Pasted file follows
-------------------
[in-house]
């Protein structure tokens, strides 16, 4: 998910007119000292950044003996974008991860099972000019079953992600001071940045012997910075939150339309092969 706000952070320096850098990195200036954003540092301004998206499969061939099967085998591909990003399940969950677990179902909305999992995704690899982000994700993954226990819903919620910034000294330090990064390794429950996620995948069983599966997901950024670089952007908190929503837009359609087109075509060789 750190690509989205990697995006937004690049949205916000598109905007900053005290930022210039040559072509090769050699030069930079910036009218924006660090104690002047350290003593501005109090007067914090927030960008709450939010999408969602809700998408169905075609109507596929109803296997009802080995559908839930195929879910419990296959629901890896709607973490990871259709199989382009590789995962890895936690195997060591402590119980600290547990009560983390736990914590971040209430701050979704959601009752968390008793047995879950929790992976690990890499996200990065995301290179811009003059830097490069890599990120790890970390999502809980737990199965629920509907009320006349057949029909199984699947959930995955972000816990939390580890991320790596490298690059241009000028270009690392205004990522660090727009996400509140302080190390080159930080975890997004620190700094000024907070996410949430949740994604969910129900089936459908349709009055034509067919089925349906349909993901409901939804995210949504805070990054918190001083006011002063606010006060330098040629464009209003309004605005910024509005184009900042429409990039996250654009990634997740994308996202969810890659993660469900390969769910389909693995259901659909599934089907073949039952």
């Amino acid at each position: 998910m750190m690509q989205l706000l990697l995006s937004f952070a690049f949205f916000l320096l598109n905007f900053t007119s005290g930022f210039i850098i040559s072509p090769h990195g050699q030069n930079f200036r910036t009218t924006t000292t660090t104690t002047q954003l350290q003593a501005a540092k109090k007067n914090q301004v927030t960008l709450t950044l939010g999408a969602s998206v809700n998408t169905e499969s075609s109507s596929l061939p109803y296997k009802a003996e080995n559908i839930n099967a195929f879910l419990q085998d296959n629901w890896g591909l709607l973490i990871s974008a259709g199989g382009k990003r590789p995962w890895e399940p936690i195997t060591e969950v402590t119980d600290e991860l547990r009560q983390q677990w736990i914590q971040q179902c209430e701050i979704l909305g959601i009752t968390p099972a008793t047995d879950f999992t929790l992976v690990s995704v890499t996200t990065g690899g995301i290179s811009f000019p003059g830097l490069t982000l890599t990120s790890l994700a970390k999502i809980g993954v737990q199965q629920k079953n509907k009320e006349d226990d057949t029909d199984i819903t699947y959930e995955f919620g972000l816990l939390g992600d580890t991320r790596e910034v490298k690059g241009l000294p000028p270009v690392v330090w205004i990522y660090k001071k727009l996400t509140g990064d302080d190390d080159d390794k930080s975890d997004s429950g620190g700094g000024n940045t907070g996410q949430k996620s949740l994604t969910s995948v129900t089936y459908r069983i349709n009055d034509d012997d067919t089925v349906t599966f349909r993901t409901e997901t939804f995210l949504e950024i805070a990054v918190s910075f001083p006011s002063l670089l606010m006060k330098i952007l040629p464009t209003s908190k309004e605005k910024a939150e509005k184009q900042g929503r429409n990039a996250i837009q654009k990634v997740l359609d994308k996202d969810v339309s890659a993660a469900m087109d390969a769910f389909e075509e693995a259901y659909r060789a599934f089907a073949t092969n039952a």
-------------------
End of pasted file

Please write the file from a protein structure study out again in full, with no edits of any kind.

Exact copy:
[in-house]
């Protein structure tokens, strides 16, 4: 998910007119000292950044003996974008991860099972000019079953992600001071940045012997910075939150339309092969 706000952070320096850098990195200036954003540092301004998206499969061939099967085998591909990003399940969950677990179902909305999992995704690899982000994700993954226990819903919620910034000294330090990064390794429950996620995948069983599966997901950024670089952007908190929503837009359609087109075509060789 750190690509989205990697995006937004690049949205916000598109905007900053005290930022210039040559072509090769050699030069930079910036009218924006660090104690002047350290003593501005109090007067914090927030960008709450939010999408969602809700998408169905075609109507596929109803296997009802080995559908839930195929879910419990296959629901890896709607973490990871259709199989382009590789995962890895936690195997060591402590119980600290547990009560983390736990914590971040209430701050979704959601009752968390008793047995879950929790992976690990890499996200990065995301290179811009003059830097490069890599990120790890970390999502809980737990199965629920509907009320006349057949029909199984699947959930995955972000816990939390580890991320790596490298690059241009000028270009690392205004990522660090727009996400509140302080190390080159930080975890997004620190700094000024907070996410949430949740994604969910129900089936459908349709009055034509067919089925349906349909993901409901939804995210949504805070990054918190001083006011002063606010006060330098040629464009209003309004605005910024509005184009900042429409990039996250654009990634997740994308996202969810890659993660469900390969769910389909693995259901659909599934089907073949039952």
């Amino acid at each position: 998910m750190m690509q989205l706000l990697l995006s937004f952070a690049f949205f916000l320096l598109n905007f900053t007119s005290g930022f210039i850098i040559s072509p090769h990195g050699q030069n930079f200036r910036t009218t924006t000292t660090t104690t002047q954003l350290q003593a501005a540092k109090k007067n914090q301004v927030t960008l709450t950044l939010g999408a969602s998206v809700n998408t169905e499969s075609s109507s596929l061939p109803y296997k009802a003996e080995n559908i839930n099967a195929f879910l419990q085998d296959n629901w890896g591909l709607l973490i990871s974008a259709g199989g382009k990003r590789p995962w890895e399940p936690i195997t060591e969950v402590t119980d600290e991860l547990r009560q983390q677990w736990i914590q971040q179902c209430e701050i979704l909305g959601i009752t968390p099972a008793t047995d879950f999992t929790l992976v690990s995704v890499t996200t990065g690899g995301i290179s811009f000019p003059g830097l490069t982000l890599t990120s790890l994700a970390k999502i809980g993954v737990q199965q629920k079953n509907k009320e006349d226990d057949t029909d199984i819903t699947y959930e995955f919620g972000l816990l939390g992600d580890t991320r790596e910034v490298k690059g241009l000294p000028p270009v690392v330090w205004i990522y660090k001071k727009l996400t509140g990064d302080d190390d080159d390794k930080s975890d997004s429950g620190g700094g000024n940045t907070g996410q949430k996620s949740l994604t969910s995948v129900t089936y459908r069983i349709n009055d034509d012997d067919t089925v349906t599966f349909r993901t409901e997901t939804f995210l949504e950024i805070a990054v918190s910075f001083p006011s002063l670089l606010m006060k330098i952007l040629p464009t209003s908190k309004e605005k910024a939150e509005k184009q900042g929503r429409n990039a996250i837009q654009k990634v997740l359609d994308k996202d969810v339309s890659a993660a469900m087109d390969a769910f389909e075509e693995a259901y659909r060789a599934f089907a073949t092969n039952a």